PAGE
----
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Church of St John the Baptist

A Grade I Listed Building in Byford, County of Herefordshire

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Latitude: 52.0813 / 52°4'52"N

Longitude: -2.8811 / 2°52'51"W

OS Eastings: 339717

OS Northings: 242918

OS Grid: SO397429

Mapcode National: GBR FC.C1YS

Mapcode Global: VH77Y.0YRB

Plus Code: 9C4V34J9+GH

Entry Name: Church of St John the Baptist

Listing Date: 2 September 1966

Grade: I

Source: Historic England

Source ID: 1349866

English Heritage Legacy ID: 149981

Location: Byford, County of Herefordshire, HR4

County: County of Herefordshire

Civil Parish: Byford

Traditional County: Herefordshire

Lieutenancy Area (Ceremonial County): Herefordshire

Church of England Parish: Byford and Mansel Gamage

Church of England Diocese: Hereford

Tagged with: Church building

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Staunton on Wye


SO 34 SE; 4/23


Church of St John the Baptist



Parish church. C12, extended C13, C14 and 1717, restored in 1851 and
1882-3. Coursed rubble with ashlar dressings and slate roof. West tower
1717, nave C12, south aisle late C12, chancel C13, extended early C14 and
C13 south transept.

West tower has diagonal buttresses and a battlemented
parapet. Three stages with a string course to the upper stage. Each stage
has a triangular headed lancet with chamfered reveals in each wall. South
-aisle of three bays, with a window of two trefoiled lights to west and that
to east of three ogee trefoil lights, both with square heads. The C13 south
door is set in a slight projection and has a two-centred arch of two orders,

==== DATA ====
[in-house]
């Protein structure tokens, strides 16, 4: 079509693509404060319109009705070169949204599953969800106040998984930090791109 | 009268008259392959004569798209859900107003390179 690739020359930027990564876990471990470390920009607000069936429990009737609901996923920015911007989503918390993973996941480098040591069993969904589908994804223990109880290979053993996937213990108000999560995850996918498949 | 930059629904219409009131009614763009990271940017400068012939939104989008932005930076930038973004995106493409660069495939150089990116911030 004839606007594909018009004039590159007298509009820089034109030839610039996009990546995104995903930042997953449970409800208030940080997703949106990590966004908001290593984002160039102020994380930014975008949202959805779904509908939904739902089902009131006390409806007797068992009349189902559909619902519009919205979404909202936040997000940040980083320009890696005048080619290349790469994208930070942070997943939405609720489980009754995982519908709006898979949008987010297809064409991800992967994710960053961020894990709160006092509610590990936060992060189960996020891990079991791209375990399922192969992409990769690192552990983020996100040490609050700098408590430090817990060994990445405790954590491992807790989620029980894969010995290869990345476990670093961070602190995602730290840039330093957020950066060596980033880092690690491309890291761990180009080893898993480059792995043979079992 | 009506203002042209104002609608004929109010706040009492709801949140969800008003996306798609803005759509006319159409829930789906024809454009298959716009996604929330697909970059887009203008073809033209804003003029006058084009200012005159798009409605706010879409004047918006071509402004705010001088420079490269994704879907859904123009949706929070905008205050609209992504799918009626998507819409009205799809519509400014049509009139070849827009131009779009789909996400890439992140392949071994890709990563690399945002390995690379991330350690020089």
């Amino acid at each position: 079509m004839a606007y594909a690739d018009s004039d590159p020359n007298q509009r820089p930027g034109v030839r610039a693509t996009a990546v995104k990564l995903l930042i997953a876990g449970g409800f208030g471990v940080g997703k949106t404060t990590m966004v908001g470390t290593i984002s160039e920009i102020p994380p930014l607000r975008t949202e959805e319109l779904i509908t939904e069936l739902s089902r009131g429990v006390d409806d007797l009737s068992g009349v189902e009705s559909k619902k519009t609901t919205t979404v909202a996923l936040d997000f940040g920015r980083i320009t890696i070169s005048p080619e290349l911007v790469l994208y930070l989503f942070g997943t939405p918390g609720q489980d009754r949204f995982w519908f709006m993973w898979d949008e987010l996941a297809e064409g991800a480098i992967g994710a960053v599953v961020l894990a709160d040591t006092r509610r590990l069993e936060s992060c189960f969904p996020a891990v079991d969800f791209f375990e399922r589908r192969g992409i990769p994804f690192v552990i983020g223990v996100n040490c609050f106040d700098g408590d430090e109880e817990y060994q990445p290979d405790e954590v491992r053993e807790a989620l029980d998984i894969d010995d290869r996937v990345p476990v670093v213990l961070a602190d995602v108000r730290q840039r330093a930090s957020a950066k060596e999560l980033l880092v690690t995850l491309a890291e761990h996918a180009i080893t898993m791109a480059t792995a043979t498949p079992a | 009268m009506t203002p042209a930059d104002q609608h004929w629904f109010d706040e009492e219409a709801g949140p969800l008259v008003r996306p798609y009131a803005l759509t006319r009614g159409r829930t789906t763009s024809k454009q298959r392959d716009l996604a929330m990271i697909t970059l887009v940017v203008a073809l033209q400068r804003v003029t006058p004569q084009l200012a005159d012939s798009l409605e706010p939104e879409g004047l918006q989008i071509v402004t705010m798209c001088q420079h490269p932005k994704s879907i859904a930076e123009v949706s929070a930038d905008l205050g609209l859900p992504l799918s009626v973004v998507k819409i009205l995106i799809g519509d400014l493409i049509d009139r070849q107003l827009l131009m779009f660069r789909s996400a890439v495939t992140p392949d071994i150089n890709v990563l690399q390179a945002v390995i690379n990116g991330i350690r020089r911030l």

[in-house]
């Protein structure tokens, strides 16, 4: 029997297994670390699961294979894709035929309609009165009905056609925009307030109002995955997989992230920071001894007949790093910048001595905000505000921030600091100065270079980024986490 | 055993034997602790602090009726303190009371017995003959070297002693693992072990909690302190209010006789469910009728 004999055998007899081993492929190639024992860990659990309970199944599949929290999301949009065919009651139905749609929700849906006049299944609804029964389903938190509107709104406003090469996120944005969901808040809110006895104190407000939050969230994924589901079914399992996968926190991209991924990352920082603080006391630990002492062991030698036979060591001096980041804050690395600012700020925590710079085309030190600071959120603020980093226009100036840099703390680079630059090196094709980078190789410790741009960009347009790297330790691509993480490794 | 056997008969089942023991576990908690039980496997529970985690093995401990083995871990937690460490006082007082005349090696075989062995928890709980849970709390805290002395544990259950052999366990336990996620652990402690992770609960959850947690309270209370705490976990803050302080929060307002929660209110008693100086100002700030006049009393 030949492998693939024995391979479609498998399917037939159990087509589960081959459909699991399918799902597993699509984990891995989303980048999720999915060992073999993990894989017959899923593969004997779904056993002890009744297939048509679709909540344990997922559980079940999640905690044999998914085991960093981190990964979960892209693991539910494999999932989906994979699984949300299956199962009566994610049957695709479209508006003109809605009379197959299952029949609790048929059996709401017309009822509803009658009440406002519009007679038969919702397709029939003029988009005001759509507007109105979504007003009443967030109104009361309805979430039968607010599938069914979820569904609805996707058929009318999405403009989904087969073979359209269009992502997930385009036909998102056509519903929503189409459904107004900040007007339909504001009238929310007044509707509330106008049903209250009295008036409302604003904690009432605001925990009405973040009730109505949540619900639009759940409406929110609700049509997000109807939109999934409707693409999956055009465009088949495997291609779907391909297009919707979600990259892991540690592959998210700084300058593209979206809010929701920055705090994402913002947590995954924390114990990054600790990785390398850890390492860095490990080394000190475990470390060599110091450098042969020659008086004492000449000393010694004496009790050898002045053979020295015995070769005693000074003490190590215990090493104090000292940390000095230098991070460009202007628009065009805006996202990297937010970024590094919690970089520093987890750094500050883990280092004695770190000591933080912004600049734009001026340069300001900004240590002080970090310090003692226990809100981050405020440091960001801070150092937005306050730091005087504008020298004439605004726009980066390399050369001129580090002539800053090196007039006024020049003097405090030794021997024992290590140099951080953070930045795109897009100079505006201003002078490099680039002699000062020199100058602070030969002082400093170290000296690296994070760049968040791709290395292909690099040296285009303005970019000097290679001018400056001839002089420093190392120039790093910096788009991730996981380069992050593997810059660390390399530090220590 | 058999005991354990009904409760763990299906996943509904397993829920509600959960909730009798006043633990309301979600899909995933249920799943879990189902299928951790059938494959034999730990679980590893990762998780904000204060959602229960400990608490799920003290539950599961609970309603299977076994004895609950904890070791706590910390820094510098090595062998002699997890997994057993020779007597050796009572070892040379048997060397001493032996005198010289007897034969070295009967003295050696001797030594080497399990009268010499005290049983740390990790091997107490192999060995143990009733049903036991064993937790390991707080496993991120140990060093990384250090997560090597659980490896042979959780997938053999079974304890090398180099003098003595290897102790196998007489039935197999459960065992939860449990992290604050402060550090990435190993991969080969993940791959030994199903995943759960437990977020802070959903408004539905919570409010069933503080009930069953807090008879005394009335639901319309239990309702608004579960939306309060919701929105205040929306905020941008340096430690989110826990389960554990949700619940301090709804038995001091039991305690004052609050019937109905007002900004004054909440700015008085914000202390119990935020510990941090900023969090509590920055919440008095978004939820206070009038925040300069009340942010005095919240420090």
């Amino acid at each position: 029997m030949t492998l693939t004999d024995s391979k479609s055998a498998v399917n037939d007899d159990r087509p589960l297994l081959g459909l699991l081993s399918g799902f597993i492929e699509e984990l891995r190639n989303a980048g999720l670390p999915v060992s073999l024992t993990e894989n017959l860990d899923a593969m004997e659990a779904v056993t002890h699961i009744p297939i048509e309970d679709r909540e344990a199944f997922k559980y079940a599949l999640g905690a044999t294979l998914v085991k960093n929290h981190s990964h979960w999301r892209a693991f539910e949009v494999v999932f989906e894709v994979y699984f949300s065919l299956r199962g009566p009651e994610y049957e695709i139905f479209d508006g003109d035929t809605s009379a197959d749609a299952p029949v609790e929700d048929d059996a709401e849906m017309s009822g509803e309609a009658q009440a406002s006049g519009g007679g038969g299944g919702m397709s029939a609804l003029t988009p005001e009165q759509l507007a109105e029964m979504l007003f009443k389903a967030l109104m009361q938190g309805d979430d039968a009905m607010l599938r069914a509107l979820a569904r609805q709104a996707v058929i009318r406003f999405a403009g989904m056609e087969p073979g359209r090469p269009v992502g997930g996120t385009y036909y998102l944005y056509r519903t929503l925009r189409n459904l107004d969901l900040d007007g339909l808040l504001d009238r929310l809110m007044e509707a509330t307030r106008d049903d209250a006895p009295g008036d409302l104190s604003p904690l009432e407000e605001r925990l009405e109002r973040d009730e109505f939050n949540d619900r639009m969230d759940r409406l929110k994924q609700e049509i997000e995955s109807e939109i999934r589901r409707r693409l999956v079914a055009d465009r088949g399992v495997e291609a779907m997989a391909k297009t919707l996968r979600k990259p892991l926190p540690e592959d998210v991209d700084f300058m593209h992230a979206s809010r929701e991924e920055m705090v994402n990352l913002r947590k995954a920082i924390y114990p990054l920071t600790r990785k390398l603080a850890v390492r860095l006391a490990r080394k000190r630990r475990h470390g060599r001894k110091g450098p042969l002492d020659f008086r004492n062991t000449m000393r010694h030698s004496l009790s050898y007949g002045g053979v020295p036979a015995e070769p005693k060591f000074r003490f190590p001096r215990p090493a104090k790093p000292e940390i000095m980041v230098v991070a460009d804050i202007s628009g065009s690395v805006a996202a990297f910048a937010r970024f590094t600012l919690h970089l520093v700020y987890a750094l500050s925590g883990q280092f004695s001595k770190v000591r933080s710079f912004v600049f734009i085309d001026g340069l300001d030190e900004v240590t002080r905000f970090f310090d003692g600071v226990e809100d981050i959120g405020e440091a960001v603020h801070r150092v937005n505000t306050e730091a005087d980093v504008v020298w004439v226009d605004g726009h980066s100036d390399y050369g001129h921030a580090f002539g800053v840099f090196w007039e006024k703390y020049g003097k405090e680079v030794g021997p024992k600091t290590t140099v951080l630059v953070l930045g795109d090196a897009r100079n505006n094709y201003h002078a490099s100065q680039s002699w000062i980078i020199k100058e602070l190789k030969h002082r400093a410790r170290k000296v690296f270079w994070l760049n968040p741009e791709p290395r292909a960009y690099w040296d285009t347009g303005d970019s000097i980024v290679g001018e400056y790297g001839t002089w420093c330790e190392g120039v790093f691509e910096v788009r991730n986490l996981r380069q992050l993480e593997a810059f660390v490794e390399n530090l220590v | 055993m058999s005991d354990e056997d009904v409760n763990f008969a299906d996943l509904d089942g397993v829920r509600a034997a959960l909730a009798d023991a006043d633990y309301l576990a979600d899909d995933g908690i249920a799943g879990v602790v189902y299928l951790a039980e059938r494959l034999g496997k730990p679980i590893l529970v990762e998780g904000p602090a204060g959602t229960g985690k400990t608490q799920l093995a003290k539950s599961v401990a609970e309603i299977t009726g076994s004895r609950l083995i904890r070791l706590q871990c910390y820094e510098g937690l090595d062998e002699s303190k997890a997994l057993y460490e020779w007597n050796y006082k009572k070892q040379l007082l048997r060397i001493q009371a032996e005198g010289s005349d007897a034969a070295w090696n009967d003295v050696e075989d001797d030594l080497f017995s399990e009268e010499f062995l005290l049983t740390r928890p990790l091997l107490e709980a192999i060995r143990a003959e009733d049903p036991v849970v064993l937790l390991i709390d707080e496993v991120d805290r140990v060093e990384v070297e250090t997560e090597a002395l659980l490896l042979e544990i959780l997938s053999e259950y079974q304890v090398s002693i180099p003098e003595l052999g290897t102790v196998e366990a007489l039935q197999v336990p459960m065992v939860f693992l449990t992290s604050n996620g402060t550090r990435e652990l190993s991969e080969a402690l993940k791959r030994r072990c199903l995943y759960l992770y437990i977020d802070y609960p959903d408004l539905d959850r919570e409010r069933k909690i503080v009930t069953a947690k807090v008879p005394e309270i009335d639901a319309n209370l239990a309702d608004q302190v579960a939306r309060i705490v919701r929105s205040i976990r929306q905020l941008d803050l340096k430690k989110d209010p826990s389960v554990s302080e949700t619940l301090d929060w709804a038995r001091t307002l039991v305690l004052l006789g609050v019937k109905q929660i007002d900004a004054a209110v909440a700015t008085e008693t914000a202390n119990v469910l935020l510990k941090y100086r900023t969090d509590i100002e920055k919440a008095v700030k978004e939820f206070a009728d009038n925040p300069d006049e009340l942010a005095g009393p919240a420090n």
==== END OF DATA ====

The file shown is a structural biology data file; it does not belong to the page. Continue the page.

the outer moulded, with a moulded label. The outer order of the jambs has
engaged shafts with foliated capitals and chamfered bases. The porch is C14
of stone with a two-centred arch. The side walls each have a single-light
window. The nave north wall has five windows, which from west to east are:
a window of two trefoiled lights with a quatrefoil under a two-centred head,
a C12 semi-circular headed window, a 2-light window, a lancet and another 2-
light window similar to the first. The south transept south window is C14
of three trefoiled lights under tracery with a two-centred head and a label.
The east window is of five trefoiled lights under a square head. The chancel
has one window in the south wall of two trefoiled lights with a similar one
opposite in the north wall. The east window is of three lights, the outer
two pointed, the central one triangular headed, all under a two-centred head.

INTERIOR: tower entrance has a segmental pointed rere-arch, with a two-
centred arch on the outer face of two orders with respond shafts to the outer
order of the jambs with foliate capitals. Arcade to south transept of five
bays, the arches are two-centred and of two chamfered orders on cylindrical
piers. The two eastern piers (late C12) have moulded bases and scalloped
capitals, the other two have moulded bases and capitals. The responds each
have a corbel shaft with a scalloped capitals. Arch from south aisle to
south transept of two chamfered orders which both die into the responds.
The chancel arch, rebuilt 1882-3, is two-centred of two continuous chamfered
orders. Arcade from chancel to south transept of two bays with two-centred
arches of two orders, the inner order chamfered, outer moulded. The central
pier is of eight grouped shafts, alternately round and filleted, with "stiff-
leaf" capitals. Roof of nave is of the common-rafter type with arch braces
to collars and brattished wall-plate. Four later trusses inserted with wall
posts resting on corbels. South aisle roof probably C14 of five bays with wall
posts and cusped bracing. Transept roof is common rafters with arch braces to
collars and a collar purlin. Chancel roof is a C19 segmental pointed ribbed
wooden vault. Fittings: the octagonal font is dated 1638. The rector's desk
in the north-west corner of the chancel incorporates C17 panelling dated 1635.
Reredos composed of C17 panelling. Extensive traces of C14 wall painting
in south transept, including an elaborate canopy above a corbel which would
have carried a statue. Two figures of saints, one probably Saint Margaret.
On west wall of south transept, a Gothick memorial tablet to St John Cotterell,
died 1790. Two similar Gothick memorial tablets in south aisle to John Henry
Cotterell, died 1834, and Sir John Geeres Cotterell, died 1845. The windows
of the south aisle have re-used coffin lids with incised crosses showing.

Listing NGR: SO3971542919

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